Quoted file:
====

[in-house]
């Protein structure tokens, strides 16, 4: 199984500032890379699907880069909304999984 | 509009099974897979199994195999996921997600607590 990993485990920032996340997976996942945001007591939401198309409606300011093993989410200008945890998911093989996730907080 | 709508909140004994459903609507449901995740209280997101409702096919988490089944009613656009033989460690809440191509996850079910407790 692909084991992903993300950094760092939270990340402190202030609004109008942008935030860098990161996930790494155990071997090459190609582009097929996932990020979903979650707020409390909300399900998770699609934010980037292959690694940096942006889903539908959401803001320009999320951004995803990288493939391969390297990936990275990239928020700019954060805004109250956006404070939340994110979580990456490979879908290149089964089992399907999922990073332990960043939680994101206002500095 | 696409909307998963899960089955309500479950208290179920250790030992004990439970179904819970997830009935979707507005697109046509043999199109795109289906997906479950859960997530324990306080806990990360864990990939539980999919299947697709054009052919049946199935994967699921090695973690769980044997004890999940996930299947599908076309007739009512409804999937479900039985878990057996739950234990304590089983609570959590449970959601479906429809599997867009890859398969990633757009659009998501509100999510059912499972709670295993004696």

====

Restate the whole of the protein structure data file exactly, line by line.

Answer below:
[in-house]
């Protein structure tokens, strides 16, 4: 199984500032890379699907880069909304999984 | 509009099974897979199994195999996921997600607590 990993485990920032996340997976996942945001007591939401198309409606300011093993989410200008945890998911093989996730907080 | 709508909140004994459903609507449901995740209280997101409702096919988490089944009613656009033989460690809440191509996850079910407790 692909084991992903993300950094760092939270990340402190202030609004109008942008935030860098990161996930790494155990071997090459190609582009097929996932990020979903979650707020409390909300399900998770699609934010980037292959690694940096942006889903539908959401803001320009999320951004995803990288493939391969390297990936990275990239928020700019954060805004109250956006404070939340994110979580990456490979879908290149089964089992399907999922990073332990960043939680994101206002500095 | 696409909307998963899960089955309500479950208290179920250790030992004990439970179904819970997830009935979707507005697109046509043999199109795109289906997906479950859960997530324990306080806990990360864990990939539980999919299947697709054009052919049946199935994967699921090695973690769980044997004890999940996930299947599908076309007739009512409804999937479900039985878990057996739950234990304590089983609570959590449970959601479906429809599997867009890859398969990633757009659009998501509100999510059912499972709670295993004696």